The Treasury Gardens are a popular lunchtime and barbecue spot, containing an ornamental pond with a monument to President John F. Kennedy. Stroll around and explore the extensive pathway system that runs through the park and connects with Fitzroy Gardens.
The leafy Fitzroy Gardens divide the city centre from East Melbourne. Governor La Trobe’s nephew designed the original layout in 1857, which featured paths in the form of the Union Jack. With their stately avenues lined with English elms, these gardens are popular spot for wedding photographers.
The Conservatory, built in 1930, displays various and changing flower collections throughout the year. Valued for their historic, aesthetic, architectural, and horticultural significance, the gardens were classified by the National Trust in 1974 and placed on the Victorian Heritage Register in 1999.
Don’t forget to check out Cooks’ Cottage - the home of the parents of Captain James Cook; a carved ‘Fairies’ Tree’, a Model Tudor Village, an old bandstand rotunda and the "Temple of the Winds" Rotunda.
And at dusk, see the brushtail possums emerge from the trees to feed.
|Where:||Access from Lansdowne Street, Clarendon Street, and Wellington Parade, with best access from the crossover at the intersection of Lansdowne Street and Wellington Parade - City|
Albert Park is situated approximately 3 km south from the Melbourne CBD. It was named in 1894 in honour of Queen Victoria's devoted consort, Prince Albert. Over the ensuing years the park was used as a tip, as a camp for the armed services, for scenic drives and for many forms of recreation. Today Albert Park is a large sporting and recreational park that caters for formal and informal recreation.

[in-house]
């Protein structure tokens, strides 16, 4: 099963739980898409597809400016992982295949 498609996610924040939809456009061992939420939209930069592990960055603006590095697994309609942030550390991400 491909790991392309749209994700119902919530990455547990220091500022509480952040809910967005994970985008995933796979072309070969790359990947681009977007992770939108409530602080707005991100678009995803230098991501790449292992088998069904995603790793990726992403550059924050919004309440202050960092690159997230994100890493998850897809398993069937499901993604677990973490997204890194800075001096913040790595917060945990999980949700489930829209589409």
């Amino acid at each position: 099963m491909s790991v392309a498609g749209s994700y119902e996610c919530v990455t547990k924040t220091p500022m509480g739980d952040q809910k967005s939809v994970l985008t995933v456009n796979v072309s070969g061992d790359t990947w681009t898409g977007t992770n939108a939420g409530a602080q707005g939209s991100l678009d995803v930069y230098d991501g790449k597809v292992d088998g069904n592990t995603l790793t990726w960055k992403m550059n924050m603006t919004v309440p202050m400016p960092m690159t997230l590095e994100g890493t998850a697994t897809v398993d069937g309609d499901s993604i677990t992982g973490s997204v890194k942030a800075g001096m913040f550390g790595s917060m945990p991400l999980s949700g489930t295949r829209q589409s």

The park is also the focus for many of Victoria's spectacular events, and welcomes the Australian Grand Prix each year. Here you can enjoy a barbecue or picnic, hire a boat for fun, walk, cycle, or jog on the 5km track around the lake and take beautiful photos using the city skyline as a backdrop.
Albert Park is also an important sanctuary for wildlife and vegetation. Over 100 bird species have been recorded in the park including wetland species such as the Cattle Egret, Common Tern, Great Egret, and Pelicans. Black Swans, and Pacific Black Ducks are common, both feeding and breeding in the park. Native mammals, reptiles and amphibians in the park include Common Bent-wing Bats, Common Brushtail Possums, Glossy Grass Skinks and Common Froglets.
|Where:||Access via Albert Road, Queens Road, and Fitzroy Street - Port Phillip.|
The Royal Botanic Gardens Cranbourne, an offshoot of the Royal Botanical Gardens Melbourne, is one of Victoria’s most precious areas of native bushland and offers nature-lovers the chance to explore 363 hectares of untouched heathlands, wetlands and woodlands.
The adventure starts when you pull up, not in the car park, but in the ‘garden with parks in it’, marked out by garden beds and shaped by paperbark trees.
These expansive natural gardens are home to thriving bird and animal life, including several rare and endangered species. The Australian Garden, a recent development, is a place where visitors can immerse themselves in Australian flora, landscapes, art and architecture. This amazing new garden features a gallery of exhibition gardens, an awe-inspiring Red Sand Garden, a Rockpool Waterway, sculpture and displays.
|Where:||Cnr Ballarto Road and Botanic Drive Cranbourne (off South Gippsland Highway)|
|Phone:||03 5990 2200|
|Website:||The Royal Botanic Gardens|
With a name originating from the language of the Wurundjeri people, who inhabited the area originally, Birrarung Marr is the newest major park in Melbourne.
Opened in 2002, the park provides a link between the CBD and Melbourne's main sporting areas. Take a walk over William Barak pedestrian bridge to arrive at the MCG, or follow the series of informative signs along the banks of the Yarra to learn more about the river's history.
Hundreds of native plants and trees line the park, with trees before the parks construction retained and placed in Speakers Corner, a spot known for demonstartions and rallies throughout the years.
|Where:||Batman Avenue, Melbourne|